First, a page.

In the South, Mother’s Day is not only a day to celebrate the women we cherish, but it is also the day we farmers and gardeners stop holding our breath and put out the most delicate of summer veggie starts. So, tonight I sat down with my farm journal and decided to list how many veggies, fruits, herbs, and alliums. I’ve been pulling a number out of the hat when folks ask and have been guessing 17 total. Well, y’all, I’m excited to say, it’s more than double that! The delight of it is that my little farm, by my estimate, maximizes 350 square feet to include all these yummies for summer:
blueberries, wineberries, grapes, apricot trees (hoping for fruit this year)
Greens: lacinato kale, vates kale, russian kale, rainbow chard, and bloomsdale spinach
Legumes: fava beans, cherokee wax bush beans, white half runner bush beans, sugar snap peas
Nightshades: amish paste tomatoes, cherry tomatoes, red sweet pepper (saved from friends’ peppers), multicolor sweet pepper (saved from peppers from store), tequila sunrise pepper, rosa bianca eggplant
Squash: small sugar pumpkin, yellow crookneck summer squash, acorn squash (saved seed from store squash), dark green zucchini, butternut squash, white wonder cucumber
Root veggies: danvers carrots, scarlet nantes carrots, fingerling potatoes, red new potatoes
Alliums: red onion, american flag leek, yellow sweet spanish onion, garlic (to be harvested in summer but planted last autumn)
lavender, thyme, garlic chives, thai basil, sweet basil, bouquet dill, mammoth long island dill, cilantro
Looking forward to seeing what kind of yield summer will bring given vertical planting and succession planting. Come back and visit me in a few weeks–photos to follow!
So back in late January, I got a wild hair to start seeds in all the extra mason jars I have filling up shelves. If you’d like to follow the journey from the beginning, you can read here and here and here. It’s been awhile since I’ve given you an update so I thought I’d check in and give you my overall evaluation of how the mason jars worked this year.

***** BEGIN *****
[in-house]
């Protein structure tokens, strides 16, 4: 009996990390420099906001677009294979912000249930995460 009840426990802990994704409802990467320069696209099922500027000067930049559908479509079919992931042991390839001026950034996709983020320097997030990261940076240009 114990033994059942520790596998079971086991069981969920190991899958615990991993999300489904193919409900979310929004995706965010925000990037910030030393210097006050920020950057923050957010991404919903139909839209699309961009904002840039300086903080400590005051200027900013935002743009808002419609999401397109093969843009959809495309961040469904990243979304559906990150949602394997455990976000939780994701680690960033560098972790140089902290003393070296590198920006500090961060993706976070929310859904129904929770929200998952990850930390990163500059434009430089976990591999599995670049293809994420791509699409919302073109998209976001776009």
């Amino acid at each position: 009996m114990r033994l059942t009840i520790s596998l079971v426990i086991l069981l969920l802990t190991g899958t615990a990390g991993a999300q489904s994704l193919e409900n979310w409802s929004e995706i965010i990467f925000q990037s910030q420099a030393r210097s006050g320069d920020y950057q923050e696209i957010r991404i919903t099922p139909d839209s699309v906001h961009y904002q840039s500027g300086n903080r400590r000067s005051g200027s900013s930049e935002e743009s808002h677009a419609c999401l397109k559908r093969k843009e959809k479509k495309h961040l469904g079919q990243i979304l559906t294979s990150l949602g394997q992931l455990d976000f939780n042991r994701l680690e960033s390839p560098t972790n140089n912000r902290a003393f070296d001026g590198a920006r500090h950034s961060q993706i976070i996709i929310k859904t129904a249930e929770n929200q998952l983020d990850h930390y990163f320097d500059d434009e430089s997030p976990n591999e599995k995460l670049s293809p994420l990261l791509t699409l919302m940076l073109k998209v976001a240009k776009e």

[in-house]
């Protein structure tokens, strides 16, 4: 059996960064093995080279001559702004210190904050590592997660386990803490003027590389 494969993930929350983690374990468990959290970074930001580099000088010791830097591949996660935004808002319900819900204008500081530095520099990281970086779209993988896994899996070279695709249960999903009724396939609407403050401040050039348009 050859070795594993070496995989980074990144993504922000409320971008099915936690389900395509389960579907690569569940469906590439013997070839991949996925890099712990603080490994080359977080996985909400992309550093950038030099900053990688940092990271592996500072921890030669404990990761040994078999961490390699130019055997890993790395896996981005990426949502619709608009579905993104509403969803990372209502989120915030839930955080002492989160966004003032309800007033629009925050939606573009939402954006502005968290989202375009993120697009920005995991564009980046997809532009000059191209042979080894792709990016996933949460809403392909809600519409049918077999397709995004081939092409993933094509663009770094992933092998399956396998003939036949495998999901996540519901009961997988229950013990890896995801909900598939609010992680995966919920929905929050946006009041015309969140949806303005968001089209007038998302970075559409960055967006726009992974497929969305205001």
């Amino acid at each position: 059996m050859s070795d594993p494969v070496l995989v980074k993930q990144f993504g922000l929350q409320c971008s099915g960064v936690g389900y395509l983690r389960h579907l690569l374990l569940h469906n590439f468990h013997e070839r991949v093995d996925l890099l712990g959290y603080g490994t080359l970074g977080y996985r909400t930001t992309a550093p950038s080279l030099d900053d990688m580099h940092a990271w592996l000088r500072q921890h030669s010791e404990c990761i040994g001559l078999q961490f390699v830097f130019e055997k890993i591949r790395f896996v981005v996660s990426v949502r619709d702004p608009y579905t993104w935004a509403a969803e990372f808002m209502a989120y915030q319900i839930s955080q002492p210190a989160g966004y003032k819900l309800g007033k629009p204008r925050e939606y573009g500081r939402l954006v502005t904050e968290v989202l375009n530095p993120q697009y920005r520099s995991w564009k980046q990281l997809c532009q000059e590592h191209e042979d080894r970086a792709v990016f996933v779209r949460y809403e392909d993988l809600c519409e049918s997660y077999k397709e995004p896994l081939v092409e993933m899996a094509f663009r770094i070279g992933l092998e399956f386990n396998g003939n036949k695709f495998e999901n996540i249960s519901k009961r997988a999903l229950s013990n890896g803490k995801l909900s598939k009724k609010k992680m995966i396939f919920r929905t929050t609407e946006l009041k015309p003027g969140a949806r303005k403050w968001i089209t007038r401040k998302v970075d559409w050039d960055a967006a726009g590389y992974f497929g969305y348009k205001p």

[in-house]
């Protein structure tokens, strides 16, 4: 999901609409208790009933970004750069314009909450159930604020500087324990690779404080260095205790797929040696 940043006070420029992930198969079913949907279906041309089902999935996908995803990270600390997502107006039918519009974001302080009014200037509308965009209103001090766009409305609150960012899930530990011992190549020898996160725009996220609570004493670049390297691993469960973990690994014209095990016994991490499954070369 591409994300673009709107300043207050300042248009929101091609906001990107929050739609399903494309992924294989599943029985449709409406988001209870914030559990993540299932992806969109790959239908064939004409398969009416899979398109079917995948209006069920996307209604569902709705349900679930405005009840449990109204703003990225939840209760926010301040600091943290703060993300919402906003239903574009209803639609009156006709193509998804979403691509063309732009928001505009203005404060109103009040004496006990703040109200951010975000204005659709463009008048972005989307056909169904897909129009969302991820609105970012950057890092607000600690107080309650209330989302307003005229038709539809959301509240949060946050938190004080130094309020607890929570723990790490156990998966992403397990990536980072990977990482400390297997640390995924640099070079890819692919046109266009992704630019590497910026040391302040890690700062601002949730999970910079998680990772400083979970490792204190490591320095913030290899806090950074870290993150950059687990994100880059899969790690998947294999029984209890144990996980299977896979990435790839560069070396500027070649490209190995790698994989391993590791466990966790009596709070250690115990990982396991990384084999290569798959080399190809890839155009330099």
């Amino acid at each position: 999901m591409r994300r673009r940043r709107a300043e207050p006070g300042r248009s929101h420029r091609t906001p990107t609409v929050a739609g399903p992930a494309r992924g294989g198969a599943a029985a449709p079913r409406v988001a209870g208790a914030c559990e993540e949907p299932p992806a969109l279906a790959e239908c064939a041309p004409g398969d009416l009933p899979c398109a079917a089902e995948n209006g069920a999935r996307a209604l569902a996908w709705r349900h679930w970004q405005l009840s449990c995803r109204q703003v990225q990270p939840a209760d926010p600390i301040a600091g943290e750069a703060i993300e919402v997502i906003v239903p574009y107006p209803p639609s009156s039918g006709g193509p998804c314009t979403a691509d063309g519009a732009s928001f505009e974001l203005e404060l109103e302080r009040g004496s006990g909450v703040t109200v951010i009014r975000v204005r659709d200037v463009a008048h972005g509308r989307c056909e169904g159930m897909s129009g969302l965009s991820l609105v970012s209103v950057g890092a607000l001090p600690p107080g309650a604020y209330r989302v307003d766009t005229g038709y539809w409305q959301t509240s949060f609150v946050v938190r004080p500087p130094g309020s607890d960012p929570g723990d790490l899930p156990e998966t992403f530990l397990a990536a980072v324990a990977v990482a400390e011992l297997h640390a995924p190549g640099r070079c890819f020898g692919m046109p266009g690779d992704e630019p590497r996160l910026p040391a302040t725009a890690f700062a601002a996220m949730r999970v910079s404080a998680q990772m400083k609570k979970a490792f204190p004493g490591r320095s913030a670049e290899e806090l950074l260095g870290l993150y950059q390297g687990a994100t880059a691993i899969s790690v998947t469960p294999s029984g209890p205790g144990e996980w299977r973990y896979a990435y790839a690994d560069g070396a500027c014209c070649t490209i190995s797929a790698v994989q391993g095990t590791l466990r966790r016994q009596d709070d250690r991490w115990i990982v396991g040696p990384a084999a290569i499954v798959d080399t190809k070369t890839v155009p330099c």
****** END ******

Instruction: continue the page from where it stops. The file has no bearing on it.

They were easy to use. They were being upcycled. They did not include plastic that would leach into the soil. They were easy to tote. I could replant sprouts into bigger jars as they grew. Sun could reach all the soil and keep it warm.
And best of all, I could actually watch things grow from seed to sprout, from root to leaf.
As you can see by the photos, all the plants grew well–very hardy. The tomatoes and acorn squash actually required staking bec/ I didn’t want to transplant outside too early.
- the soil will grow some green stuff (sorry, I don’t know the technical term for it) if it gets too moist
- when the plants gr0w an extensive root system, it is harder to pull them out of a small mouth jar–will only use wide moth next year
As for the starts, this is actually the most successful year I’ve had. I’ve raised so many of each variety that I’ve given several away. In early April, I actually decided to go ahead and start some 2nd round seeds so that I can have produce later into the summer/early autumn. I’ve also had problems in the past with bugs eating my cucumber or pepper seedlings when I start outside. Now, I have plants that can hopefully take care of themselves in spite of a few insects that get the munchies.